Wanna learn more about space? Check out this talk from by astronaut Thomas Pesquet, who took to the stage at TEDxParis to talk the International Space Station, inflatable space hotels (no, really), and a manned mission to Mars.

Watch his whole talk here»

Fun fact to hold you over while you queue up the talk: The International Space Station has the same interior volume as two Boeing 747 jets, and can travel the distance between Paris and New York in 12 minutes.

Above: Pesquet at TEDxParis; NASA astronaut Nicholas Patrick takes a spacewalk (Photo: NASA); and astronauts at the ISS wave hello to TEDxParis.

Beautiful, bizarre images of Earth taken by the European Space Agency’s fleet of Earth-observing satellites.

These pictures are more than just cool: In a talk at TEDxBarcelona, Stephen Briggs — head of Earth Observation science at the ESA’s European Space Research Institute — tells the fascinating tale behind the satellite and explains how these uncommon images of Earth are more valuable than you think.

Watch the whole talk here»

Above:
1. Aragon and Catalonia, Spain
2. The Okavango River Delta, Botswana
3. Sand dunes, Namibia
4. The Great Salt Desert, Iran
5. Palouse Region, United States
6. Rural Kansas, United States

(Images via ESA)

Starlight + long exposure + the International Space Station = totally rad

TEDxHouston speaker Don Pettit’s photos from the ISS might have your Instagram feed beat. The cosmonaut’s beautiful images — seen above — capture the trails of light created by stars over a period of 10-15 minutes in captivating detail.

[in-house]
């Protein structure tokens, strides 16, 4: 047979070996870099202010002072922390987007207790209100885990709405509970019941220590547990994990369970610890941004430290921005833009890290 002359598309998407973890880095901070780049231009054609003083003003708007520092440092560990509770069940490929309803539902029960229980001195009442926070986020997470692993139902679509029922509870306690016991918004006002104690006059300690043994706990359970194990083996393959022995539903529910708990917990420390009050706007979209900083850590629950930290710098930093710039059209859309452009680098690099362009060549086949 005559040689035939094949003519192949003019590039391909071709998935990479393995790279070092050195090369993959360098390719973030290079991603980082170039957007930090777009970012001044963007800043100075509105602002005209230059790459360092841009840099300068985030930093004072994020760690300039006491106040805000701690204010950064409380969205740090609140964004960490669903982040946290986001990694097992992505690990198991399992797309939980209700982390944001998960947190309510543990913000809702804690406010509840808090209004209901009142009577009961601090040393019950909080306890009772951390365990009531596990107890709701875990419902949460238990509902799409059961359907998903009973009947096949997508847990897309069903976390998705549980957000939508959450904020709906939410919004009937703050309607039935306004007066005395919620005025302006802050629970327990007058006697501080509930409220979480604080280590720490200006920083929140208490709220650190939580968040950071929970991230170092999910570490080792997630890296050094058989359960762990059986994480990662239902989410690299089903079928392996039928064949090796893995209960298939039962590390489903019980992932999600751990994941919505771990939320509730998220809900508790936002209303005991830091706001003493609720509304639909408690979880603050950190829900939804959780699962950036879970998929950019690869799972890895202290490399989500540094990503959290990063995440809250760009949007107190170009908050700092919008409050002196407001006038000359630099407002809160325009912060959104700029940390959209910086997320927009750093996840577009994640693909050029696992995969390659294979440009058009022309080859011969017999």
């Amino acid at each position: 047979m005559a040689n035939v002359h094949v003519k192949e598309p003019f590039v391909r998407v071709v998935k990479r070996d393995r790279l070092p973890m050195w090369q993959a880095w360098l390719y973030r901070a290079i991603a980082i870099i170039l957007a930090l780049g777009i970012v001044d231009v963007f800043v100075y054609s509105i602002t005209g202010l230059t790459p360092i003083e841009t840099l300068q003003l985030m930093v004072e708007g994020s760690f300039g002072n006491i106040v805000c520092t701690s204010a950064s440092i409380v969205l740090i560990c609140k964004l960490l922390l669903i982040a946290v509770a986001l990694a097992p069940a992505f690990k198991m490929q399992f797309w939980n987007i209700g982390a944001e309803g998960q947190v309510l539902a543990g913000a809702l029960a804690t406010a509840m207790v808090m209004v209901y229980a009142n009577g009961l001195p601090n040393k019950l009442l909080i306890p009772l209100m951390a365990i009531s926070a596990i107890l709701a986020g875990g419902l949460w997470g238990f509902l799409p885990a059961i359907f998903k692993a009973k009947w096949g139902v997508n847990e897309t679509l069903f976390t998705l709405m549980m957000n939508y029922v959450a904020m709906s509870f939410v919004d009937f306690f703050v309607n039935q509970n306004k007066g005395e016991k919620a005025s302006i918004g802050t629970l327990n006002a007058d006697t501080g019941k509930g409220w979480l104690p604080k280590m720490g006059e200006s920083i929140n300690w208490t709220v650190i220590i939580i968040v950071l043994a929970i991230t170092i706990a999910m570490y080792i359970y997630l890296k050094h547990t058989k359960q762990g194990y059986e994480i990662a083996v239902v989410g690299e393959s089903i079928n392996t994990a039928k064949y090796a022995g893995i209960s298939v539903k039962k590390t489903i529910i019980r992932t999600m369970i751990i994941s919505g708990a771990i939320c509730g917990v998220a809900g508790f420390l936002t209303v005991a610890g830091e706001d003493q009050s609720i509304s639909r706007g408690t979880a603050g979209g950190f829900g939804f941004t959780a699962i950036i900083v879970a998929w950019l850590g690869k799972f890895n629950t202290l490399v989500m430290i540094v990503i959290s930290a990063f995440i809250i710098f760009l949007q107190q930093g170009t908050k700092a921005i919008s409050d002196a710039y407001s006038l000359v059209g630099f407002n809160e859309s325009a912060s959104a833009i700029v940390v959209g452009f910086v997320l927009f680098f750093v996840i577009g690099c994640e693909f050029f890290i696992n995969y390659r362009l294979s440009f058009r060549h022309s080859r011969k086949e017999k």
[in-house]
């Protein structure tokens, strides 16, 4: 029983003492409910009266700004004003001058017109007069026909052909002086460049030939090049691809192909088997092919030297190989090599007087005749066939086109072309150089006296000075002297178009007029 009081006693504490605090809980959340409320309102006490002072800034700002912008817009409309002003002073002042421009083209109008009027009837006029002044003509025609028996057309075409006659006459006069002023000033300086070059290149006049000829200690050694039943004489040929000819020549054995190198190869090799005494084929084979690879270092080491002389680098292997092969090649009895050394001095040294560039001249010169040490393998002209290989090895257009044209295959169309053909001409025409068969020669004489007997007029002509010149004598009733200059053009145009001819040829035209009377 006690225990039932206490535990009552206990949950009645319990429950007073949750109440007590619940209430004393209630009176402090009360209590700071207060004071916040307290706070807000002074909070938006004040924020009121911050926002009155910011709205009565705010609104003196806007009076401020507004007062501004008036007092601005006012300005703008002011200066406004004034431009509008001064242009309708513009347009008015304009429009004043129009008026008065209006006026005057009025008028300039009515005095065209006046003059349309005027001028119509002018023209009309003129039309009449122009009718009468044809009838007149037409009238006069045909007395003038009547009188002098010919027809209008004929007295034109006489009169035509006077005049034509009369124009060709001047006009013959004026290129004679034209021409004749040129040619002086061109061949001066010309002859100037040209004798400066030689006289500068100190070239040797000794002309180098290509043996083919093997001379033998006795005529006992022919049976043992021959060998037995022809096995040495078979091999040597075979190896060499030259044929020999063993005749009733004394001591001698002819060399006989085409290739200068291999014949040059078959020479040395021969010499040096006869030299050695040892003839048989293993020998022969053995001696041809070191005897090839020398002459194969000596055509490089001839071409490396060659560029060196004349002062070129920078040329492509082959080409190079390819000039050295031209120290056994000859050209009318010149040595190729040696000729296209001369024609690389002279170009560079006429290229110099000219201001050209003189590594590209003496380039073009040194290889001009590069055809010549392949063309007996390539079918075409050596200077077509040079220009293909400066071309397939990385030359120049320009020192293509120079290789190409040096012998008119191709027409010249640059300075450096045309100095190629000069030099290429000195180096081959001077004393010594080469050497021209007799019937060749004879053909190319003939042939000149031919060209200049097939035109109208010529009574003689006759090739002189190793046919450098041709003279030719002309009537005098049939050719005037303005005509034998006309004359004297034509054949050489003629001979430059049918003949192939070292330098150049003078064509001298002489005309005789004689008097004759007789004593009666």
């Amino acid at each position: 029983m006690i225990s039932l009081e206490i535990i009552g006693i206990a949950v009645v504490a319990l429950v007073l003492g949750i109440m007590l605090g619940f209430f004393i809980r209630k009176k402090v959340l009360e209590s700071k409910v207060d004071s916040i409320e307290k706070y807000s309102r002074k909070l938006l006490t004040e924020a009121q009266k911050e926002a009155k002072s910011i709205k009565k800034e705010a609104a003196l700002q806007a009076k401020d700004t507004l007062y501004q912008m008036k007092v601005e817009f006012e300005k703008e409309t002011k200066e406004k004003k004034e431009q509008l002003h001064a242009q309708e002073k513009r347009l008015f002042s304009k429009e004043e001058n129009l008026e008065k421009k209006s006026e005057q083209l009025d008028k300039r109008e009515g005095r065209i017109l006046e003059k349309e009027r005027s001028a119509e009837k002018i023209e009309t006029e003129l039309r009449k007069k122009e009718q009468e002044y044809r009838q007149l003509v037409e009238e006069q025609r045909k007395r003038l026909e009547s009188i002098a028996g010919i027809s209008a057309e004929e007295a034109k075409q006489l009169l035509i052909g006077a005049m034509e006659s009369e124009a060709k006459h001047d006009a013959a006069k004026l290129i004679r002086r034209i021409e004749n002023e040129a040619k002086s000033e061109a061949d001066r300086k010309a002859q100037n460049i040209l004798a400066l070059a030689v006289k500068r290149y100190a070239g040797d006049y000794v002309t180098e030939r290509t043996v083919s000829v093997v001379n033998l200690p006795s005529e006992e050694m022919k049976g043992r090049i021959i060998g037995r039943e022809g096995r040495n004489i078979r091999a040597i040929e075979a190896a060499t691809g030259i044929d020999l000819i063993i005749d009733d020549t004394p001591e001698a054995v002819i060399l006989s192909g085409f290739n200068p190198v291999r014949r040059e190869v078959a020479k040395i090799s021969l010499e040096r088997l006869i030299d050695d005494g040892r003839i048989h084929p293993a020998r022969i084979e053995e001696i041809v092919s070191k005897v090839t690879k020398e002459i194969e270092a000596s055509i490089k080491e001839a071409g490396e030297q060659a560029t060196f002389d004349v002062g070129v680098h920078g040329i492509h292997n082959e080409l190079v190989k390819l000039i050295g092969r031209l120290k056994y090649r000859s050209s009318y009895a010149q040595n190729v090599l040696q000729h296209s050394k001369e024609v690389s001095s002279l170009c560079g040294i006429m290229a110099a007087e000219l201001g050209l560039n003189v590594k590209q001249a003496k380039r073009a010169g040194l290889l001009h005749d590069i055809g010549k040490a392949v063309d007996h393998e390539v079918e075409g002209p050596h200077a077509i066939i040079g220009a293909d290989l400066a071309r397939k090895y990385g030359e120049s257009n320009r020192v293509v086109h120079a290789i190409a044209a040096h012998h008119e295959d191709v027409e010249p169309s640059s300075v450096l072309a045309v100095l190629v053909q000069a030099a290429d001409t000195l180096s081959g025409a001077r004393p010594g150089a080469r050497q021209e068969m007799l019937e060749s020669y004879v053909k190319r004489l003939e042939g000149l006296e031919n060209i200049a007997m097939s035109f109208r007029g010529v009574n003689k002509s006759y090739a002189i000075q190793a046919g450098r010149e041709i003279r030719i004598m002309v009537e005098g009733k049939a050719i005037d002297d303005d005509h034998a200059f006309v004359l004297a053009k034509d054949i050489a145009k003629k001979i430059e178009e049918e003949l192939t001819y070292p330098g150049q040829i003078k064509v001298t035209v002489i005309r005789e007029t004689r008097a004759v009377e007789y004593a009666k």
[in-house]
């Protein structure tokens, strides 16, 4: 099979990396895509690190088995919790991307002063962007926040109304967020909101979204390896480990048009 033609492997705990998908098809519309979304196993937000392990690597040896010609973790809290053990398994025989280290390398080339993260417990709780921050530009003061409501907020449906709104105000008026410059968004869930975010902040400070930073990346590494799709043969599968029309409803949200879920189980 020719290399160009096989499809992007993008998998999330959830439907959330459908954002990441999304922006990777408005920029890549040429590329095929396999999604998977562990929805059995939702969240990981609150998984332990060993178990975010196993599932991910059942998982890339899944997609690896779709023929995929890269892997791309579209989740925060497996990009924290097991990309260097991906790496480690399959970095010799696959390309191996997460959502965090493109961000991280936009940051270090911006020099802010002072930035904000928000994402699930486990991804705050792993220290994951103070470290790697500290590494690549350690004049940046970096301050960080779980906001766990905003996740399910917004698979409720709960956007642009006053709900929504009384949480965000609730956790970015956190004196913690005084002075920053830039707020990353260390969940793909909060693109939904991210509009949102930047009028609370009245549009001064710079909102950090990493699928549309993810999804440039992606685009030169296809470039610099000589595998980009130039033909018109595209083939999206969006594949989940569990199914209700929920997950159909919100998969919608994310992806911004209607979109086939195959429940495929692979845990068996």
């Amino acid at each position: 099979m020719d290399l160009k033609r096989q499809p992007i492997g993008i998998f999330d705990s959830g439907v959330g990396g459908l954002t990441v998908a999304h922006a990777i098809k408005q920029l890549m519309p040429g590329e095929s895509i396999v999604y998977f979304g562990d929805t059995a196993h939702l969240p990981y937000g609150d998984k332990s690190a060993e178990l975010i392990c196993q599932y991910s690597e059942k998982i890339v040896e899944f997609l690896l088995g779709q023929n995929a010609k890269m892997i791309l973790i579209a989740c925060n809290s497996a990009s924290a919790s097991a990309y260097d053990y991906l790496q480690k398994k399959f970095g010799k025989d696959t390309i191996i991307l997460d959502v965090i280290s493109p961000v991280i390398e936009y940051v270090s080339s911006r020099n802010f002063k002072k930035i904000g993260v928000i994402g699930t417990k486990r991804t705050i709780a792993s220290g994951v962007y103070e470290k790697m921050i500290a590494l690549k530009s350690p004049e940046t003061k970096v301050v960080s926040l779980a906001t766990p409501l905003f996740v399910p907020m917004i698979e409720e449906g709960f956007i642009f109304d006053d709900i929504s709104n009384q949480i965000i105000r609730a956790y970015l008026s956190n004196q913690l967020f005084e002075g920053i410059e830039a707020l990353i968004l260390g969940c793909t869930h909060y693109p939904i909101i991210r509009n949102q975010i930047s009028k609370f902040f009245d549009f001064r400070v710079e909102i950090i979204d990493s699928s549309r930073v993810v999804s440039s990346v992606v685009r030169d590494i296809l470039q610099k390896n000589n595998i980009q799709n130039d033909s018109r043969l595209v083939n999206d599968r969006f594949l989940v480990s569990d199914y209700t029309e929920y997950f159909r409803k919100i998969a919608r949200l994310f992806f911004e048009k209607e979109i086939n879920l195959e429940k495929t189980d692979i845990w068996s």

When down on Earth, the NASA flight engineer gave a talk on the fascinating physics of space travel, which we promise isn’t as daunting as it sounds.

Watch the whole talk here»

(Photos: NASA / Johnson Space Center, Don Pettit)

One small step for man, one giant leap for the career fair — meet a space archaeologist!

TEDxSydney speaker Alice Gorman might have one of the coolest job titles ever … space archaeologist. To have known that was a career option back in second grade!

Yep, Alice doesn’t research the things we don’t normally associate with archaeologists — clay pots or ancient weapons or old bones. Instead, she takes on the artifacts we leave beyond our planet: footprints, abandoned satellites, debris, even the American flag.

In her talk at TEDxSydney, Alice lets us in on some of the cool parts of her job, and explains just what space archaeology is all about:

In 1969, the Apollo 11 mission landed on the surface of the moon and changed the way we view the moon forever.

The moon has always been a huge part of human life: it governs the tides; it’s the light in the sky that we see at night; so many myths and legends are centered on the moon.

But now it’s a human landscape. Tranquility Base, where those astronauts first set foot on the moon, is an archeological site. They’ve left artifacts there; they’ve left footprints; we [can] analyze those footprints and artifacts to learn something about that very extraordinary kind of encounter with the landscape…

These artifacts and places, these are human, material interactions with the solar system, with the space environment … They remind us that space isn’t just empty and vast and black and dark and somewhere else out there. We’re actually part of it. We connected to the Earth’s orbit, to the very edge of the solar system.

Space archaeology is something that connects us to our past in space … and to our future in the stars. And that future is yours and mine to decide.

So, next time someone asks what you wanna be when you grow up, you can totally blow them out of the water (or outta this world). And if you’d like to learn more about the cultural history of space, check out Alice’s talk here.

(Above, thanks to NASA, the Earth as seen from the moon, Neil Armstrong’s famous lunar footprints, and Mars Curiosity
's first tracks on the Red Planet.)